Monday, December 10, 2012

How to make my Christmas:

I realize I haven't blogged in a while, so I sit here staring at my laptop screen and try to come up with something that wouldn't just be a repeat of the previous posts.

It's hard. It gets harder every day. As Babe grows it gets tougher and tougher to write about anything else but you.

Yes, you. The world. The people in it.

You, and not my daughter, are the reason for this blog. As Babe gets older and develops and becomes her own little person (with a not-so-little or contained person's personality) my mind revolves less and less around Down syndrome. I see her as different, yes, but I see everyone as different, and regardless of how other parents feel I don't see her as any 'more different' than others. I just don't see it. I don't. Honest.

I see her daddy's chin and easy smile on her, I see my own impatience in her demands, I see her musicality, her freakish sense of rhythm, her first encounter with the christmas tree, her empathy for crying babies, her excitement at the piano, her slightly broken crawl, her smiles and screams, her quirks and her new pink glasses. Just her.

And then someone reminds me that she has Down syndrome. Instead of the usual 'how cute' we get the 'my cousin has Ds so I have a special place in my heart for kids with Ds (I'm making this more correct instead of quoting accurately, but I just can't bring myself to not use people first language). Someone names their cat 'Tard'. Someone uses the words 'retarded', 'mentally deficient', 'mentally challenged' or something of the sort as an insult, to signify something that is slow, broken, or of lesser value, and I find myself acutely reminded that I need to remember that Babe has Down syndrome.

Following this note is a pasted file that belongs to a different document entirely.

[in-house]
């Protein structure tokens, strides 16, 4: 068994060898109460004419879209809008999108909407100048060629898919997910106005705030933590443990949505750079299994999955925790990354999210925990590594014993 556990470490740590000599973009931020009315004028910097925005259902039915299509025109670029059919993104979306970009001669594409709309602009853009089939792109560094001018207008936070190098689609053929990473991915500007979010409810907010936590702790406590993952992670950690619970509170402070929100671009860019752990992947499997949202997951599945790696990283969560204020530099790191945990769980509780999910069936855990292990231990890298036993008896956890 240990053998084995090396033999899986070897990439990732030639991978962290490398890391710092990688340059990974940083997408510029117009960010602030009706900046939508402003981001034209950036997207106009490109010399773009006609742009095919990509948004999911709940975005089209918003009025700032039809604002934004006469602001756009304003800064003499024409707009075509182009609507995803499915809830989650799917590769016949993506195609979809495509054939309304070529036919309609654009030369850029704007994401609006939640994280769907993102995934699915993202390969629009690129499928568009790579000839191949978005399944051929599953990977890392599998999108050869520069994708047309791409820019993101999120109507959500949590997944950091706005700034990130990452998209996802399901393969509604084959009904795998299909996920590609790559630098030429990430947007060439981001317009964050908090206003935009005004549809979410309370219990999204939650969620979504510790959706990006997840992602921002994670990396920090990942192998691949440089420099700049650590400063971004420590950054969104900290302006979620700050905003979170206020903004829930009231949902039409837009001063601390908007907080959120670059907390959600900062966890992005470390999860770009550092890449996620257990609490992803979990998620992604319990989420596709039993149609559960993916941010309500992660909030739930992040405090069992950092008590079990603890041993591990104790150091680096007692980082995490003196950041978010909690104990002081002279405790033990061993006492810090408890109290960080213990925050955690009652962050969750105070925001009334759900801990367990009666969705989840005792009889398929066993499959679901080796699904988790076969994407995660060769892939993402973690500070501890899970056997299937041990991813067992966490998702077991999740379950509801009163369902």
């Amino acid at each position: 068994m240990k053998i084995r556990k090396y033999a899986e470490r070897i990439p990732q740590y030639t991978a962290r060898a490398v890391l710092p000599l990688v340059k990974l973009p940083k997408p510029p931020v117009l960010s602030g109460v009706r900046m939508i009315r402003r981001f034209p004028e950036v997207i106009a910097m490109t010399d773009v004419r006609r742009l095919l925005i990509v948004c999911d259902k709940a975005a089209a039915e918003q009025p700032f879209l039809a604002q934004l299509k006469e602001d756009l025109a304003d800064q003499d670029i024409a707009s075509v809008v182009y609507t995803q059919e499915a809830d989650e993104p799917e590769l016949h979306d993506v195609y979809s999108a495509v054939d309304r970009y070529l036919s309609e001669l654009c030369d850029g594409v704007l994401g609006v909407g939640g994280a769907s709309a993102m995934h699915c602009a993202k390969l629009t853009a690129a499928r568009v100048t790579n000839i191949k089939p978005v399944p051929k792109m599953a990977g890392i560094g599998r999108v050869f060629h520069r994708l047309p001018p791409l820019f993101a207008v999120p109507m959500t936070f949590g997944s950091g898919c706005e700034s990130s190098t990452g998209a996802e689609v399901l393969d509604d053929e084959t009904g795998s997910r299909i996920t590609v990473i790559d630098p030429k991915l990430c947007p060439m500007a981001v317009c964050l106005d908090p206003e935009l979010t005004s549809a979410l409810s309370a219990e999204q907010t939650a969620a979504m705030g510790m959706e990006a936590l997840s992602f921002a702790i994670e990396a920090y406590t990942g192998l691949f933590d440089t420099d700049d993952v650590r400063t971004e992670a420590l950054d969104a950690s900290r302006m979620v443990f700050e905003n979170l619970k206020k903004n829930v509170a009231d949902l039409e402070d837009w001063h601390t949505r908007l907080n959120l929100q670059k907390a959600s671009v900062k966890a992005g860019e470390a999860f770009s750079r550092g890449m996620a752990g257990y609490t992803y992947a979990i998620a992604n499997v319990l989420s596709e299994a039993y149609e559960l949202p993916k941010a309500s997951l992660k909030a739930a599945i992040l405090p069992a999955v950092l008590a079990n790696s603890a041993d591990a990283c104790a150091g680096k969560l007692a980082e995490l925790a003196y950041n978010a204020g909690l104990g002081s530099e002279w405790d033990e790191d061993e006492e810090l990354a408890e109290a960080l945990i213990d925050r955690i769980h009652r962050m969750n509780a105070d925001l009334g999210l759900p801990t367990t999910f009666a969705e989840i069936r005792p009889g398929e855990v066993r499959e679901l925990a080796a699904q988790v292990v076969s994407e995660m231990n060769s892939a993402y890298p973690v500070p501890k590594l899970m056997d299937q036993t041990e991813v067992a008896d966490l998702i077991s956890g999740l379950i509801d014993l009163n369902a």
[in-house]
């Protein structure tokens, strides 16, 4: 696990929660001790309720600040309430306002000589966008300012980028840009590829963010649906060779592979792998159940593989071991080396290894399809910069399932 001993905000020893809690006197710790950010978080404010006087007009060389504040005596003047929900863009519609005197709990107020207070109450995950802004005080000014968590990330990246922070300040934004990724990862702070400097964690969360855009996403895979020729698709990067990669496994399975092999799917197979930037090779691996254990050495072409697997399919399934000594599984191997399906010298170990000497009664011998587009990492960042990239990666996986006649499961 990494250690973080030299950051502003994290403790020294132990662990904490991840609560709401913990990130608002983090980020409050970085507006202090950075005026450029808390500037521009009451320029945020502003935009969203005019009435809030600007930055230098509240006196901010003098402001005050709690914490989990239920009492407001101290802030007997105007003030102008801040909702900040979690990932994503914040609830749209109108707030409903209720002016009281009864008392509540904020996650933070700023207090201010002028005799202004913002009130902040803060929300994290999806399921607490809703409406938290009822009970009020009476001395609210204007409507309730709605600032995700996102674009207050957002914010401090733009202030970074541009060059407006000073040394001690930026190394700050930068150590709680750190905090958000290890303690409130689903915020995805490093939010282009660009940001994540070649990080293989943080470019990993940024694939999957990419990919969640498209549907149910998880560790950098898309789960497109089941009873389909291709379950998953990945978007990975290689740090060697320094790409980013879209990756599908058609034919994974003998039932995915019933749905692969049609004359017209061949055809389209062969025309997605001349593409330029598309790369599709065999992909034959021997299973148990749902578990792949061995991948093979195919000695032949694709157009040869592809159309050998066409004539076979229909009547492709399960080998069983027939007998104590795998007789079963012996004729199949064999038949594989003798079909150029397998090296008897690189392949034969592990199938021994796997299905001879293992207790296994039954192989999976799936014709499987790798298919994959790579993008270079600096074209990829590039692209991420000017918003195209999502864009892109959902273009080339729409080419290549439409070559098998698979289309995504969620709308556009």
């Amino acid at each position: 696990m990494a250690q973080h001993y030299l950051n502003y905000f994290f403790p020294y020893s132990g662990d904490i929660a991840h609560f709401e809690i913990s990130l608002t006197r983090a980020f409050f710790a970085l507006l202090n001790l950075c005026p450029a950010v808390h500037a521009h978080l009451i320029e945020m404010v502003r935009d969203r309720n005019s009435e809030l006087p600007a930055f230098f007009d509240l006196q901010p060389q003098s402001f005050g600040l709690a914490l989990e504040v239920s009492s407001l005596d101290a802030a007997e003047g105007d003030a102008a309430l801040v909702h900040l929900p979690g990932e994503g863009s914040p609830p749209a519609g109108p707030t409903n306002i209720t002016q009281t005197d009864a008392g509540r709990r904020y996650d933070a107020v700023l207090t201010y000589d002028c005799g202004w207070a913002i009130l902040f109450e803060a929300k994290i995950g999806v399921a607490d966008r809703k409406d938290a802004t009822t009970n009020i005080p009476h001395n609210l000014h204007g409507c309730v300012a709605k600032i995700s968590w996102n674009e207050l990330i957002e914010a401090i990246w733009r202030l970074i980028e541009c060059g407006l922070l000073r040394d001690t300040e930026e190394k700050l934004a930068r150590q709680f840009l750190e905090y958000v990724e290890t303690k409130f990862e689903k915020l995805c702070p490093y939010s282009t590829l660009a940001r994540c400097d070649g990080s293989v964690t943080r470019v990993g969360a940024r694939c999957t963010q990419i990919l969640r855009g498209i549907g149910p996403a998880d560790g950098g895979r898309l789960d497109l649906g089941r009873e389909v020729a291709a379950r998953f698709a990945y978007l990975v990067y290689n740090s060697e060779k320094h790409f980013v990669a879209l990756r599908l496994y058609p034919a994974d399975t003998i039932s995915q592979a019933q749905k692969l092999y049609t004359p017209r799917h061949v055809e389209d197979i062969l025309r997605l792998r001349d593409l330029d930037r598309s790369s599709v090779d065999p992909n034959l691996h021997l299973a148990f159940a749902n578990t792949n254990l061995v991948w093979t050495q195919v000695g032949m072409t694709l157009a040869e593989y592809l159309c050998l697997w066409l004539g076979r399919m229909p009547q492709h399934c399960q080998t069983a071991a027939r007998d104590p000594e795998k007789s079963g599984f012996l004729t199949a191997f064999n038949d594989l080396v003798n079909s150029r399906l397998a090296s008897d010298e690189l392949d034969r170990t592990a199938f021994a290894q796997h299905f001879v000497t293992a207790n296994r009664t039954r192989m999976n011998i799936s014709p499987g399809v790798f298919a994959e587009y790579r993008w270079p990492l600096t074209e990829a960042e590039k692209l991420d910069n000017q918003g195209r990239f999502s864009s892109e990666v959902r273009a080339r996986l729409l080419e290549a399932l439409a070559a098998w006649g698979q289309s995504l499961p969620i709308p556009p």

Because if I don't, and I forget to teach her how to tell the world, diplomatically and not, to fuck off and let her be her own person, some of the world might just sneak up on her and make her sad, or worse yet, not give her a chance at living her life the way she wants to.

I'd never be able to forgive myself.

My biggest worry for the future is not whether my kid will learn to walk, talk, drive a car, or find love, it's whether the world, you, will give her a chance to try. Instead of seeing her as a representative of 'those with Down syndrome'.

Her farts smell like goat's milk and salami, you know.

If you steal my photos, creepy Brazilian, I won't post any more of Babe.